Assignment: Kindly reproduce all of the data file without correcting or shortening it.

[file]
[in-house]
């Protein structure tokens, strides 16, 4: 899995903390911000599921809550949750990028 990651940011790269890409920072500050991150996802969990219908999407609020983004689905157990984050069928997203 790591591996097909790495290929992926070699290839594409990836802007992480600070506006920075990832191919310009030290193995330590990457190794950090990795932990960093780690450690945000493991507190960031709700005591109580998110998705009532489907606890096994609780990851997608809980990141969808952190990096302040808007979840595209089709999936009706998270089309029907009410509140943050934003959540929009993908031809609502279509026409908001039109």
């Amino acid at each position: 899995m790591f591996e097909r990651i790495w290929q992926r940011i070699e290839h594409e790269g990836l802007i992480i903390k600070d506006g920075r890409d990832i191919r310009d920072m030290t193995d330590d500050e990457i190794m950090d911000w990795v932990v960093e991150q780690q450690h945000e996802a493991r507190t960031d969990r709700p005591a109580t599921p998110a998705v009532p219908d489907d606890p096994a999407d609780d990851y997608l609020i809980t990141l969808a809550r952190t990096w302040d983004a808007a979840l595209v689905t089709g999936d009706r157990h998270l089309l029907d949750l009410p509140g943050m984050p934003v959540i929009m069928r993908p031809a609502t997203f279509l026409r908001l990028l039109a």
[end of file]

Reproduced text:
[in-house]
């Protein structure tokens, strides 16, 4: 899995903390911000599921809550949750990028 990651940011790269890409920072500050991150996802969990219908999407609020983004689905157990984050069928997203 790591591996097909790495290929992926070699290839594409990836802007992480600070506006920075990832191919310009030290193995330590990457190794950090990795932990960093780690450690945000493991507190960031709700005591109580998110998705009532489907606890096994609780990851997608809980990141969808952190990096302040808007979840595209089709999936009706998270089309029907009410509140943050934003959540929009993908031809609502279509026409908001039109």
């Amino acid at each position: 899995m790591f591996e097909r990651i790495w290929q992926r940011i070699e290839h594409e790269g990836l802007i992480i903390k600070d506006g920075r890409d990832i191919r310009d920072m030290t193995d330590d500050e990457i190794m950090d911000w990795v932990v960093e991150q780690q450690h945000e996802a493991r507190t960031d969990r709700p005591a109580t599921p998110a998705v009532p219908d489907d606890p096994a999407d609780d990851y997608l609020i809980t990141l969808a809550r952190t990096w302040d983004a808007a979840l595209v689905t089709g999936d009706r157990h998270l089309l029907d949750l009410p509140g943050m984050p934003v959540i929009m069928r993908p031809a609502t997203f279509l026409r908001l990028l039109a």